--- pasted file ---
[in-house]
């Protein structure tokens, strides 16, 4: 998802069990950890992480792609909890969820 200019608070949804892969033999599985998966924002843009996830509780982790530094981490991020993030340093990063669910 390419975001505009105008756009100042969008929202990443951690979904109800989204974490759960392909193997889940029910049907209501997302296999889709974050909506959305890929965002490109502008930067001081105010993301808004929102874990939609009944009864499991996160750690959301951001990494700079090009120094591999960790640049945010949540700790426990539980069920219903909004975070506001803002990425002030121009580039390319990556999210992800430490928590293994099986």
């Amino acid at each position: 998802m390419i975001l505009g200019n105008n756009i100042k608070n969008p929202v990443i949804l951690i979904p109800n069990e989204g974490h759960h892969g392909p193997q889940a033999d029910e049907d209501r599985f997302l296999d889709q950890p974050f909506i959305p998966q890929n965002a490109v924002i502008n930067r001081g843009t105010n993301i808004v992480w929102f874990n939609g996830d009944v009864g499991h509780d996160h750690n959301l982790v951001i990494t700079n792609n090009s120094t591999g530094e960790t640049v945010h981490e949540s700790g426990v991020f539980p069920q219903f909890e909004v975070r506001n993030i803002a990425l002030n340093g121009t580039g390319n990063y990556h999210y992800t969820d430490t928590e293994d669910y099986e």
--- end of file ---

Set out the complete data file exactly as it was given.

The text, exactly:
[in-house]
């Protein structure tokens, strides 16, 4: 998802069990950890992480792609909890969820 200019608070949804892969033999599985998966924002843009996830509780982790530094981490991020993030340093990063669910 390419975001505009105008756009100042969008929202990443951690979904109800989204974490759960392909193997889940029910049907209501997302296999889709974050909506959305890929965002490109502008930067001081105010993301808004929102874990939609009944009864499991996160750690959301951001990494700079090009120094591999960790640049945010949540700790426990539980069920219903909004975070506001803002990425002030121009580039390319990556999210992800430490928590293994099986």
């Amino acid at each position: 998802m390419i975001l505009g200019n105008n756009i100042k608070n969008p929202v990443i949804l951690i979904p109800n069990e989204g974490h759960h892969g392909p193997q889940a033999d029910e049907d209501r599985f997302l296999d889709q950890p974050f909506i959305p998966q890929n965002a490109v924002i502008n930067r001081g843009t105010n993301i808004v992480w929102f874990n939609g996830d009944v009864g499991h509780d996160h750690n959301l982790v951001i990494t700079n792609n090009s120094t591999g530094e960790t640049v945010h981490e949540s700790g426990v991020f539980p069920q219903f909890e909004v975070r506001n993030i803002a990425l002030n340093g121009t580039g390319n990063y990556h999210y992800t969820d430490t928590e293994d669910y099986e």